On Forms and Ideas and How Your Art Sucks: Plato’s The Republic Book X

The Art Institute of Chicago’s real life recreation of Van Gogh’s painting of his bedroom in Arles, France.

The blog prompt we are exploring today has to do with Plato’s expressions of forms and ideas. The gist of this expression is that forms reveal ideas and in turn ideas create reality. Plato also expressed that only forms are the creation of the divine and cannot be created by a person, however a person – lets call them the artificer – can draw on the divine essence of the form by way of the idea. The artificer then can materialize the idea into reality as we humans can sense it.

To demonstrate this transcending mode of becoming from the divine form to reality Plato uses the examples of beds and tables. Plato said “there are beds and tables in the world” and then he said that “there are only two ideas or forms of them –one the idea of a bed, the other of a table.” With this latter proposition, Plato is differentiating a physical object – in our case a table or bed – from the idea or form of the physical object. What? Insert mental constipation here.

What Plato is trying to demonstrate is material reality is based in “accordance with the idea”. The idea is based on form, which is absolute truth – which is also of the Divine or godly. Also, this is a one-way street as Plato goes on to state: “no artificer makes the ideas themselves: how could he?” Because the artificer is of a material reality, the artificer can never come up with the idea only the because the Divine can do so. The artificer can only demonstrate the idea’s mode of bringing a thing into material reality and since the artificer is following the Divine form’s idea, he or she is partially, in a transcendental way, responsible for bringing truth to reality. The bed or table appearance is true because of this artificer.

However, there is one type of person whom Plato thinks is full of shenanigans and baseless ungodly imitation: the Artist. Hater’s gonna hate. The Artist only demonstrates untruthful appearances, via imitation, is what Plato states. The aspect of appearance only, be it in a painting or poem for example is so far from true form, or divine, it is in discordance with the idea of form and therefore is untruthful and deceptive. Plato then says because of this presentation of deception by the Artist understanding and knowledge fall short of truth.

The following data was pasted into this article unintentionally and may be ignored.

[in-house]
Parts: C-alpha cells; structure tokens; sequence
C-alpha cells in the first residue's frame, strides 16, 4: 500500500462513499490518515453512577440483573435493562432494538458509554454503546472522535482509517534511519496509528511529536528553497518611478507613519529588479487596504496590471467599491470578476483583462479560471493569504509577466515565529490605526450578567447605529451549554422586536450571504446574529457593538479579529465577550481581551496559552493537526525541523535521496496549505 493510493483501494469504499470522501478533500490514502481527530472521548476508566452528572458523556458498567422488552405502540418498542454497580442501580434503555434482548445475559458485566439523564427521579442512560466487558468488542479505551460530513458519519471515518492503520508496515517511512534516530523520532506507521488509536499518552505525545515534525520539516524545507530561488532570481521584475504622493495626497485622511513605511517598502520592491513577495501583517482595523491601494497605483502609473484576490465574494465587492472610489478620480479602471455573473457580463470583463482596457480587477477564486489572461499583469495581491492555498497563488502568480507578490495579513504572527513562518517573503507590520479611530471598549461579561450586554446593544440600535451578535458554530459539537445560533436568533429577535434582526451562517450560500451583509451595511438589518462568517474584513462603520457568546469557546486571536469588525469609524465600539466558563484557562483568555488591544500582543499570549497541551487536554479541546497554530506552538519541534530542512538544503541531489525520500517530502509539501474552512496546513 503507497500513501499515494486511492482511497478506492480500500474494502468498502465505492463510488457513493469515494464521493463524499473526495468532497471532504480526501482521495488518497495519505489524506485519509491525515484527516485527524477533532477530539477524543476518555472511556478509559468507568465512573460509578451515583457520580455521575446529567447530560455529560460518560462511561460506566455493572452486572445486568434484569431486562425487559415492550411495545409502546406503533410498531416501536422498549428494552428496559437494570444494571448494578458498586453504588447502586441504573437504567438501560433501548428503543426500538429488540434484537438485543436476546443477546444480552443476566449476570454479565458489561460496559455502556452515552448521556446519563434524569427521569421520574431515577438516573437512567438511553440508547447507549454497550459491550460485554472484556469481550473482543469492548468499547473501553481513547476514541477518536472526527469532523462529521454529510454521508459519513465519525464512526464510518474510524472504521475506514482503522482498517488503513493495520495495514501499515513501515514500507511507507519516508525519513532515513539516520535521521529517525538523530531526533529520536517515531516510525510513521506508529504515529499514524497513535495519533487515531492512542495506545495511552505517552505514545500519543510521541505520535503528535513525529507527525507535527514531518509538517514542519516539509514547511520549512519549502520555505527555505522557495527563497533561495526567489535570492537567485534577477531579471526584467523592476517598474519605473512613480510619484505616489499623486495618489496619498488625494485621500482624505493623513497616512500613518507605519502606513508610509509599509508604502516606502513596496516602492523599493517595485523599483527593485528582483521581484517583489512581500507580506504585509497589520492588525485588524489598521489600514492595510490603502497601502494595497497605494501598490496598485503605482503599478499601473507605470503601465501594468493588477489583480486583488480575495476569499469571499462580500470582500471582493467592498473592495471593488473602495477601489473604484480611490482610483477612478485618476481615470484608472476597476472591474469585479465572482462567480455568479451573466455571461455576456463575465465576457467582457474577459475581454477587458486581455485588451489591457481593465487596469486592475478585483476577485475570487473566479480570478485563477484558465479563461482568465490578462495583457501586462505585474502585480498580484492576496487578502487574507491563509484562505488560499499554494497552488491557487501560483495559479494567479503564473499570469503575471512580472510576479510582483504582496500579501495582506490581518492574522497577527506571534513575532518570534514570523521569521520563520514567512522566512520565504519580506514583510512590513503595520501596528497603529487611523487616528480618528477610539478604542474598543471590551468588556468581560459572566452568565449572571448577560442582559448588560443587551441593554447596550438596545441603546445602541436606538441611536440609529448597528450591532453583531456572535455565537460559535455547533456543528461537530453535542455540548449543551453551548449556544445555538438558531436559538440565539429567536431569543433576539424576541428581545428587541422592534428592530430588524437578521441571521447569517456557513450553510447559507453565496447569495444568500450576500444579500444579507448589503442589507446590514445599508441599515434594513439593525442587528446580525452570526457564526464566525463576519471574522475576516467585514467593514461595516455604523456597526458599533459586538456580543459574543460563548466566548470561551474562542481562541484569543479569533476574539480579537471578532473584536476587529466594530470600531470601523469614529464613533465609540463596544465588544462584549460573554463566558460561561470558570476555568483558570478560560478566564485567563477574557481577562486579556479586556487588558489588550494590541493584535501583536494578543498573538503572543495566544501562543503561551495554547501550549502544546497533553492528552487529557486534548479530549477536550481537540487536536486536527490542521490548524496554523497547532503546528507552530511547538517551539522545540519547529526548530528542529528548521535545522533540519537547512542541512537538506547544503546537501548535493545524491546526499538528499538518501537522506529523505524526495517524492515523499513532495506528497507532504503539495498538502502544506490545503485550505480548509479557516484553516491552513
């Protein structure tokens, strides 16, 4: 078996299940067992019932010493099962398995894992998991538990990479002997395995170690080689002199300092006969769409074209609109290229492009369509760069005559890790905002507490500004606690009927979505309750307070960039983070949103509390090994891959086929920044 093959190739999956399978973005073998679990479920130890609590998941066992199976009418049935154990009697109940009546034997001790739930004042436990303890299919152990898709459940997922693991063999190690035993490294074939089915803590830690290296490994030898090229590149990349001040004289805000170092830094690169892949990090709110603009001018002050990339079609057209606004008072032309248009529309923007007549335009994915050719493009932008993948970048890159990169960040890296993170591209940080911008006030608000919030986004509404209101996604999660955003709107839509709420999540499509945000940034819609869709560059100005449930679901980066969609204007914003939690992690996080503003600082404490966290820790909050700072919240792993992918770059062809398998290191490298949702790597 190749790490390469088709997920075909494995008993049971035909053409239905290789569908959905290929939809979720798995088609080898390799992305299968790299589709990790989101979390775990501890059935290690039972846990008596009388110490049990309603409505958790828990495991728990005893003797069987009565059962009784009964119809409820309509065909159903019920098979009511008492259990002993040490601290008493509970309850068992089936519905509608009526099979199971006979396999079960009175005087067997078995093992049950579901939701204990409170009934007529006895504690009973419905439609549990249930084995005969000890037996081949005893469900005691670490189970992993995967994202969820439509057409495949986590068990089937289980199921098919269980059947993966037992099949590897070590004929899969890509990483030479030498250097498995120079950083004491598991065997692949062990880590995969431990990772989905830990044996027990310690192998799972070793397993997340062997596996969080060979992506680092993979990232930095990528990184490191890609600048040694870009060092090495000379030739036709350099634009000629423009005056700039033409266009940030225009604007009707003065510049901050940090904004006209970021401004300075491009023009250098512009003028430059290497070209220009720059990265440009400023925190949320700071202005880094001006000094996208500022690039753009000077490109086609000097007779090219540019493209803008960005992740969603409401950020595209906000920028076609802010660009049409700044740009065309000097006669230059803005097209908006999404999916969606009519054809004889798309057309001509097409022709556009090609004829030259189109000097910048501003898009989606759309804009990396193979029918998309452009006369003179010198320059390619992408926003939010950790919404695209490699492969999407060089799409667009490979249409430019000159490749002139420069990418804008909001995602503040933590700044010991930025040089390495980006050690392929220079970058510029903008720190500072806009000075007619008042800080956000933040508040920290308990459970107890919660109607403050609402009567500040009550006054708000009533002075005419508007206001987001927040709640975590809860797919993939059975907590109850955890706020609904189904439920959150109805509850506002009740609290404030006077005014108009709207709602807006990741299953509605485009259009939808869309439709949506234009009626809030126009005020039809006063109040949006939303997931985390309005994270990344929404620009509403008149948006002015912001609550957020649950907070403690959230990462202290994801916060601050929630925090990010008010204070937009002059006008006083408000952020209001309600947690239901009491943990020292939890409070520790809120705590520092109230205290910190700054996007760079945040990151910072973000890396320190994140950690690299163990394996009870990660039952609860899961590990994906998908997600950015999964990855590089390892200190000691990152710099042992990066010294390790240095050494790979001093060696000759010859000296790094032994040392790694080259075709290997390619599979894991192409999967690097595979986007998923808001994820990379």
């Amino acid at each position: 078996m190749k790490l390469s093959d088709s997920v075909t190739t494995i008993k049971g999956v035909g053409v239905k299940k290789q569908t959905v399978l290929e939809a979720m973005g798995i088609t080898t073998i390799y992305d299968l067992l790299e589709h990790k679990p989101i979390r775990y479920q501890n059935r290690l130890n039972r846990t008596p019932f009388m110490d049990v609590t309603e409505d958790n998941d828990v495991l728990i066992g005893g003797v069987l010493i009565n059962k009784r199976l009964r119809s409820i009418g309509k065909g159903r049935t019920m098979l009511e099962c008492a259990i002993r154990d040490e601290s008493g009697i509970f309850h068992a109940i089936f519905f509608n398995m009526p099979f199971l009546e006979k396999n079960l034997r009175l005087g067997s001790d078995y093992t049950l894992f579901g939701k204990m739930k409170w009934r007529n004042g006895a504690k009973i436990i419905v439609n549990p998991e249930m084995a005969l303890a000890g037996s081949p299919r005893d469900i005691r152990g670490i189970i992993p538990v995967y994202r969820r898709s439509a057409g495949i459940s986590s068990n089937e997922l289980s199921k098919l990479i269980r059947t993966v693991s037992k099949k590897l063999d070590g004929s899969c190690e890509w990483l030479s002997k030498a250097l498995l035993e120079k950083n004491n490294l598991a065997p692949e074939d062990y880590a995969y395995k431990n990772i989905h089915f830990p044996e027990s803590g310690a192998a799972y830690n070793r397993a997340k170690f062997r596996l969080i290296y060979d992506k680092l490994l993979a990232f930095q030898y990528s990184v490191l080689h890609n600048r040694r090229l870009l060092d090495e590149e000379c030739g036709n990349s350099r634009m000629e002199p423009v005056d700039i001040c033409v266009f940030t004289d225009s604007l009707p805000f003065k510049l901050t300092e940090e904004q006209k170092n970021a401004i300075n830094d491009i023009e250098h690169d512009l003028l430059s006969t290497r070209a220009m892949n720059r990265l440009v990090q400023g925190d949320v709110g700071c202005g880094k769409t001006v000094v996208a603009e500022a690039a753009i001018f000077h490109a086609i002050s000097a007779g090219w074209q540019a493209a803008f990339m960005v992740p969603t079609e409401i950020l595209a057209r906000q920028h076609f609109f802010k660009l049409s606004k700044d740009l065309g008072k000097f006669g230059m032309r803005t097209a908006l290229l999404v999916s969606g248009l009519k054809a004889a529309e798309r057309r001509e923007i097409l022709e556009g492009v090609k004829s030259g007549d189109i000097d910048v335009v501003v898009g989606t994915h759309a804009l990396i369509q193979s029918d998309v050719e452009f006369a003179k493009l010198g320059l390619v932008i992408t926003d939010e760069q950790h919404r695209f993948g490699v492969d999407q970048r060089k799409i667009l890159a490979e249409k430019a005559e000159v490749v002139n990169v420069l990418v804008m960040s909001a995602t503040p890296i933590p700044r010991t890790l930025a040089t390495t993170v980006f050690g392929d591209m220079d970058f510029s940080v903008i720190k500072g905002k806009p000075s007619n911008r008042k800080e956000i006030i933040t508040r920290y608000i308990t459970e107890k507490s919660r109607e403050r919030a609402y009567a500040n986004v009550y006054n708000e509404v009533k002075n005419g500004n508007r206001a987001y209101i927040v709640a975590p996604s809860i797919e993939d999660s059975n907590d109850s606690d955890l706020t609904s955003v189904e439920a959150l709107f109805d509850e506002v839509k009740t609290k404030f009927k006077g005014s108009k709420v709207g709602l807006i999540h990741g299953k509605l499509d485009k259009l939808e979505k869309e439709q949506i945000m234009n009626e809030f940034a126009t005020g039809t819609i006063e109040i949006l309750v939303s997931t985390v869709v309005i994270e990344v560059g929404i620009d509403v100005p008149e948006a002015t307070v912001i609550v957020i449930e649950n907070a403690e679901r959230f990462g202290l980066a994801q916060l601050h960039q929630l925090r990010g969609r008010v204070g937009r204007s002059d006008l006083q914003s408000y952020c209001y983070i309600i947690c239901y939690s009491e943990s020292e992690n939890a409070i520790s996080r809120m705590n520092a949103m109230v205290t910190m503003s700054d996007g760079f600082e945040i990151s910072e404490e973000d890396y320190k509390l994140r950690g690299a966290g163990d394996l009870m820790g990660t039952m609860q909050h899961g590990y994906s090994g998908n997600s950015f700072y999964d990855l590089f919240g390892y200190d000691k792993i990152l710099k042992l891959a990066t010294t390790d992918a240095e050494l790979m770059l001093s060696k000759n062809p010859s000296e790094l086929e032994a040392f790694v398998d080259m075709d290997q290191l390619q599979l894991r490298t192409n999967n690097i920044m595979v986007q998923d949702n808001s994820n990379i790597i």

In Plato’s opinion the Artist has no idea or complete understanding of the true nature of what they present therefore “he will no more have true opinion than he will have knowledge about the goodness or badness of his imitations”. Plato feared that this presentation the Artist is pushing will rub off on Joe or Jane Public, and not for the better.

So what are we to think about this? Is this a fair assessment of what the Artist presents? I will say no, this is not a fair assessment of what the Artist presents.

Art is an instrumental abstract presence of ideas. Plato says the divine form’s idea, which is absolute truth, can only be followed in accordance by the artificer to create something real. However, Plato never thought about something the artificer most likely would have done possibly before during, during and/or after following the accords of the idea and this is to ponder. The act of pondering an idea is to play with the abstract aspects of the idea itself. The real world is dynamic, not all things go as planned. Lets say the artificer must make a bed and it has to be metal. The artificer taps into the abstracts of the idea and plays with it; will the bed be gold, will it be silver, will it have a headboard or not.

Likewise the Artist, being of the same material reality as the Artificer, has the same access to mental abstracts. Unless the Artist has a debilitating mental condition that prevents him or her from thought the absolute truth’s form-idea will be just as accessible as it is to the Artificer because they are both human beings.

The Artist may not follow through with the bringing forth of a material object form but they do play within the transitional pondering of bringing that object forth into reality. The Artist plays on the interplaying cusp of the abstract and the real but the underlying ‘idea’ is still divine, it does not make the Artists ‘imitation’ any less true. This is the point where we drop the mic. Exit stage left.


3 thoughts on “On Forms and Ideas and How Your Art Sucks: Plato’s The Republic Book X

  1. Good development of analysis, well presented elements, a perfect realistic approach! I must compliment the meta humor here. It’s always refreshing to read something that is not too ” formal” per say.

    Liked by 1 person

  2. great read, especially your thoughts on how Plato did not take into account the actions of the artist ” before during, during and/or after following the accords of the idea”. And as always your style of writing is on point!


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